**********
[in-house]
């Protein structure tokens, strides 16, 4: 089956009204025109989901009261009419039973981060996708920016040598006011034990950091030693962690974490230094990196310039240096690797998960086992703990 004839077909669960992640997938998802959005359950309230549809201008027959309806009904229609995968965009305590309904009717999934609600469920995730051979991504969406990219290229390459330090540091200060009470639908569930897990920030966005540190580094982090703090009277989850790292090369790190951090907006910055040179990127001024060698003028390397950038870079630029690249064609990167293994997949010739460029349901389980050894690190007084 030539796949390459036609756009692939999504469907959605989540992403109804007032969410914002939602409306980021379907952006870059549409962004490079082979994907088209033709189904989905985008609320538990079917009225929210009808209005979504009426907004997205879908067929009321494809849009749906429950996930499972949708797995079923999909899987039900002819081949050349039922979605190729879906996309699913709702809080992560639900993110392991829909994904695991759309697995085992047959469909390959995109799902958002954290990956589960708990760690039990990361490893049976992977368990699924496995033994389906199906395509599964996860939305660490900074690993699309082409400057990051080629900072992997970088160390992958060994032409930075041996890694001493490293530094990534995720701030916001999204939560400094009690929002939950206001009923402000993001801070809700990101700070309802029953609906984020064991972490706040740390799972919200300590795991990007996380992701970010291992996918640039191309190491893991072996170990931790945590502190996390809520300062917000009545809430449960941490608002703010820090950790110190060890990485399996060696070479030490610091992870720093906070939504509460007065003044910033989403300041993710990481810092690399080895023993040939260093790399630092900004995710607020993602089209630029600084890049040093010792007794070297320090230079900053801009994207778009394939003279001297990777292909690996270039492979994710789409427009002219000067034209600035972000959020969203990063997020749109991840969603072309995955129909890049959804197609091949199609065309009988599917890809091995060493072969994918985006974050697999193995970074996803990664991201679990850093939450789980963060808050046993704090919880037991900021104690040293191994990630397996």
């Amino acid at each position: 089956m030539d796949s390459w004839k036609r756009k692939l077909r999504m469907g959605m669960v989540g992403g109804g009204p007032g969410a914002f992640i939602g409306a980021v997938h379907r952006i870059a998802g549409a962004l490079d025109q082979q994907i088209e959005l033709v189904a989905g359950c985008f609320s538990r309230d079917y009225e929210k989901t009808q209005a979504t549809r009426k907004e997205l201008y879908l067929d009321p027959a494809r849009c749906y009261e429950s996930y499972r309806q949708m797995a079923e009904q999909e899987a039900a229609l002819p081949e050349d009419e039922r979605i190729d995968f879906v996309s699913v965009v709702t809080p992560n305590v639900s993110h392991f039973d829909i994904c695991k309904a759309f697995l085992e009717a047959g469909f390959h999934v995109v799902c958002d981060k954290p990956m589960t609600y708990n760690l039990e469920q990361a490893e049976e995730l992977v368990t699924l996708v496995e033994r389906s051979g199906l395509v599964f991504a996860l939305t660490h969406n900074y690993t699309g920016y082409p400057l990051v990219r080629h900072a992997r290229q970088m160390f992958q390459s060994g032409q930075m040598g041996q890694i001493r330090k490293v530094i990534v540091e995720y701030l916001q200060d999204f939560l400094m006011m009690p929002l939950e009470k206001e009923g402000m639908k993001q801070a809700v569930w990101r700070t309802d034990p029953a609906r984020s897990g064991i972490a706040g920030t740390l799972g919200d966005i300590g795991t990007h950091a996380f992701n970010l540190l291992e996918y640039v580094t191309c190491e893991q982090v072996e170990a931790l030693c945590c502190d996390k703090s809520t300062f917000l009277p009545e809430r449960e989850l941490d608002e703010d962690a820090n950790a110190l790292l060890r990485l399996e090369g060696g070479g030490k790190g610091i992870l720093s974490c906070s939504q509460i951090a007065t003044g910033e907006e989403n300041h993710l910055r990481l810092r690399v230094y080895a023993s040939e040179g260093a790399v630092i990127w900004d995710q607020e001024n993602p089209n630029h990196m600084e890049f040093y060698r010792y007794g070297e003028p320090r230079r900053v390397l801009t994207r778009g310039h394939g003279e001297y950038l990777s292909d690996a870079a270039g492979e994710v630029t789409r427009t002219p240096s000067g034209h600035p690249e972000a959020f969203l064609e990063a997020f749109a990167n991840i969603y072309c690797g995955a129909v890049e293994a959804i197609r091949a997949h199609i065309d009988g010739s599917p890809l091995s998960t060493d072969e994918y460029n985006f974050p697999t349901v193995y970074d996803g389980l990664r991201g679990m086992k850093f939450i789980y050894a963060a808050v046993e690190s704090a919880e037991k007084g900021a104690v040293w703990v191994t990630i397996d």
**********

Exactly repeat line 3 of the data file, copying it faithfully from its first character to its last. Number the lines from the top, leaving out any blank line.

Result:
């Amino acid at each position: 089956m030539d796949s390459w004839k036609r756009k692939l077909r999504m469907g959605m669960v989540g992403g109804g009204p007032g969410a914002f992640i939602g409306a980021v997938h379907r952006i870059a998802g549409a962004l490079d025109q082979q994907i088209e959005l033709v189904a989905g359950c985008f609320s538990r309230d079917y009225e929210k989901t009808q209005a979504t549809r009426k907004e997205l201008y879908l067929d009321p027959a494809r849009c749906y009261e429950s996930y499972r309806q949708m797995a079923e009904q999909e899987a039900a229609l002819p081949e050349d009419e039922r979605i190729d995968f879906v996309s699913v965009v709702t809080p992560n305590v639900s993110h392991f039973d829909i994904c695991k309904a759309f697995l085992e009717a047959g469909f390959h999934v995109v799902c958002d981060k954290p990956m589960t609600y708990n760690l039990e469920q990361a490893e049976e995730l992977v368990t699924l996708v496995e033994r389906s051979g199906l395509v599964f991504a996860l939305t660490h969406n900074y690993t699309g920016y082409p400057l990051v990219r080629h900072a992997r290229q970088m160390f992958q390459s060994g032409q930075m040598g041996q890694i001493r330090k490293v530094i990534v540091e995720y701030l916001q200060d999204f939560l400094m006011m009690p929002l939950e009470k206001e009923g402000m639908k993001q801070a809700v569930w990101r700070t309802d034990p029953a609906r984020s897990g064991i972490a706040g920030t740390l799972g919200d966005i300590g795991t990007h950091a996380f992701n970010l540190l291992e996918y640039v580094t191309c190491e893991q982090v072996e170990a931790l030693c945590c502190d996390k703090s809520t300062f917000l009277p009545e809430r449960e989850l941490d608002e703010d962690a820090n950790a110190l790292l060890r990485l399996e090369g060696g070479g030490k790190g610091i992870l720093s974490c906070s939504q509460i951090a007065t003044g910033e907006e989403n300041h993710l910055r990481l810092r690399v230094y080895a023993s040939e040179g260093a790399v630092i990127w900004d995710q607020e001024n993602p089209n630029h990196m600084e890049f040093y060698r010792y007794g070297e003028p320090r230079r900053v390397l801009t994207r778009g310039h394939g003279e001297y950038l990777s292909d690996a870079a270039g492979e994710v630029t789409r427009t002219p240096s000067g034209h600035p690249e972000a959020f969203l064609e990063a997020f749109a990167n991840i969603y072309c690797g995955a129909v890049e293994a959804i197609r091949a997949h199609i065309d009988g010739s599917p890809l091995s998960t060493d072969e994918y460029n985006f974050p697999t349901v193995y970074d996803g389980l990664r991201g679990m086992k850093f939450i789980y050894a963060a808050v046993e690190s704090a919880e037991k007084g900021a104690v040293w703990v191994t990630i397996d």